Photo: AFP via Getty Images
  /  08.27.2021

The Supreme Court voted yesterday (Aug. 26) to resume evictions across the country, which have been largely halted due to the COVID-19 pandemic. The ruling blocked the Biden administration from enacting a temporary eviction ban extension, which would have protected roughly 3.5 million Americans from being evicted from their homes, the Associated Press reports.

The court ruled that the Centers for Disease Control and Prevention, which reimposed a moratorium on evictions on Aug. 3, did not have the authority to do so without congressional support.

“It would be one thing if Congress had specifically authorized the action that the CDC has taken, but that has not happened,” the court’s majority wrote. “Instead, the CDC has imposed a nationwide moratorium on evictions in reliance on a decades-old statute that authorizes it to implement measures like fumigation and pest extermination. It strains credulity to believe that this statute grants the CDC the sweeping authority that it asserts.”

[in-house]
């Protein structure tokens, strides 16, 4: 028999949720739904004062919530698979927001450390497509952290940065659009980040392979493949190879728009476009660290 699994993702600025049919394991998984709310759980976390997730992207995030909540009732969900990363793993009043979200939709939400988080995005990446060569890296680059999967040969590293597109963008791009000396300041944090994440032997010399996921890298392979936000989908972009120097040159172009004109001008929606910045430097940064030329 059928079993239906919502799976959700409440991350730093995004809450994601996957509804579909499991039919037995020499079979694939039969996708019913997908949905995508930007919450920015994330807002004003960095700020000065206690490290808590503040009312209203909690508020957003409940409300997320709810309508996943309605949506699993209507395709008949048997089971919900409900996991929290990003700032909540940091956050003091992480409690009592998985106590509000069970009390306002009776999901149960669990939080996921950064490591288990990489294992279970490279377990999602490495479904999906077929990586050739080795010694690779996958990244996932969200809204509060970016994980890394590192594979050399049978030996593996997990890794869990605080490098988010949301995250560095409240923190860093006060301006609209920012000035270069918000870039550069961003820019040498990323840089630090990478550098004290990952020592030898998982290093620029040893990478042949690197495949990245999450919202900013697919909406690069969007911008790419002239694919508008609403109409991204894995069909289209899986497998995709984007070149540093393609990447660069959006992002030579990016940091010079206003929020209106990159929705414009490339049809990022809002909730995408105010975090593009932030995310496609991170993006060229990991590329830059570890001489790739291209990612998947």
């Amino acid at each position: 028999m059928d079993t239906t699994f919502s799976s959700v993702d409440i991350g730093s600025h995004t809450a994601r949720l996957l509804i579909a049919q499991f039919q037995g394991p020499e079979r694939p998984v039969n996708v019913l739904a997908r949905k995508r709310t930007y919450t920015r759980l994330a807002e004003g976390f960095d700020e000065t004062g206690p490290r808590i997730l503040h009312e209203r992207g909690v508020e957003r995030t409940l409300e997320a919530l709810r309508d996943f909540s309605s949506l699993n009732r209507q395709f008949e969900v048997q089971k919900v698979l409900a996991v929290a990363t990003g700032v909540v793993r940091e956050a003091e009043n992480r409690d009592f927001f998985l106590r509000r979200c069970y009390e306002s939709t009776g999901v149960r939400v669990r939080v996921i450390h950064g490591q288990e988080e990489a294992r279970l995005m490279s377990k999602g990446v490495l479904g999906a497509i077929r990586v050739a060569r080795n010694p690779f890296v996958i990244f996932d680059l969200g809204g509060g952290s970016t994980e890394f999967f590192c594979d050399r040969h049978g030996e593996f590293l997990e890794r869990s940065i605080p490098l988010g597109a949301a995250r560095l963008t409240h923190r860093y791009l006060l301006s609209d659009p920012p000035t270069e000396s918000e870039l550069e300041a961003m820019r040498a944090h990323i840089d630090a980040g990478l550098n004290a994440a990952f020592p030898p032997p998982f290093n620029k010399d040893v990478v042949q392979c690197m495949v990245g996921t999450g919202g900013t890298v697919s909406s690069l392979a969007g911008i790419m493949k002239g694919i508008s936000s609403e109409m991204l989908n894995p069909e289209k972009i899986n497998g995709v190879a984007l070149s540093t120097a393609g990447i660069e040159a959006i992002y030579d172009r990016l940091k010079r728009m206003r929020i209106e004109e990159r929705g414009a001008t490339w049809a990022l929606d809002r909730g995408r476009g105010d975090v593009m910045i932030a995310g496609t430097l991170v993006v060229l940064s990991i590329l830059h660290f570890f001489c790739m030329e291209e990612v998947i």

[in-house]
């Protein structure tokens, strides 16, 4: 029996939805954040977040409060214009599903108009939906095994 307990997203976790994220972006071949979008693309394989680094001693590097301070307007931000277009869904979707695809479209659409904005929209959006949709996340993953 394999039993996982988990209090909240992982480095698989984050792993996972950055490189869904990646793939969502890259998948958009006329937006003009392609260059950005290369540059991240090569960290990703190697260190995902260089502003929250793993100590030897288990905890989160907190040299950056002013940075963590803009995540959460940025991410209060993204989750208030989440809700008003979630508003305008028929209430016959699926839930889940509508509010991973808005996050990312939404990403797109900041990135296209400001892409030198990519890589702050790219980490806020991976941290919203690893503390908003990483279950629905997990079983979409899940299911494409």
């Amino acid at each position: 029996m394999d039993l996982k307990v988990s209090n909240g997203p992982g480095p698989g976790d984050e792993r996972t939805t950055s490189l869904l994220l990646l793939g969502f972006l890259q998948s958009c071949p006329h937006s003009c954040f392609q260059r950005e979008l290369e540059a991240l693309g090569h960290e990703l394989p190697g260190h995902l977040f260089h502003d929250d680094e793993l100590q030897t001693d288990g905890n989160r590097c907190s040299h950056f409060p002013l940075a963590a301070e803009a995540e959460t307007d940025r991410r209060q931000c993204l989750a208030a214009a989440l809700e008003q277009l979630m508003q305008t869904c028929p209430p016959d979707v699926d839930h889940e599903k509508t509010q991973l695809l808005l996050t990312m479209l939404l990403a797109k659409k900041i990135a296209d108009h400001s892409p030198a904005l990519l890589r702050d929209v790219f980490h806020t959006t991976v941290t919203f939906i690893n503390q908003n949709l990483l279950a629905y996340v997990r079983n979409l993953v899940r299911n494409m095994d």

“If a federally imposed eviction moratorium is to continue, Congress must specifically authorize it,” it added.

According to AP, the court’s three liberal judges disagreed with the ruling, saying that the ban on evictions should continue because of the recent surge in Coronavirus cases.

“The public interest strongly favors respecting the CDC’s judgment at this moment, when over 90 percent of counties are experiencing high transmission rates,” Justice Stephen Breyer wrote.

White House press secretary Jen Psaki also said the administration was “disappointed” by the ruling and added that President Joe Biden is “once again calling on all entities that can prevent evictions — from cities and states to local courts, landlords, Cabinet Agencies — to urgently act to prevent evictions.”

The ruling marks the latest pandemic-era policy to come to an end. On Friday (Aug. 27), the Federal Reserve suggested it would start pulling back on the bond-buying programs it imposed last year amidst COVID-19.


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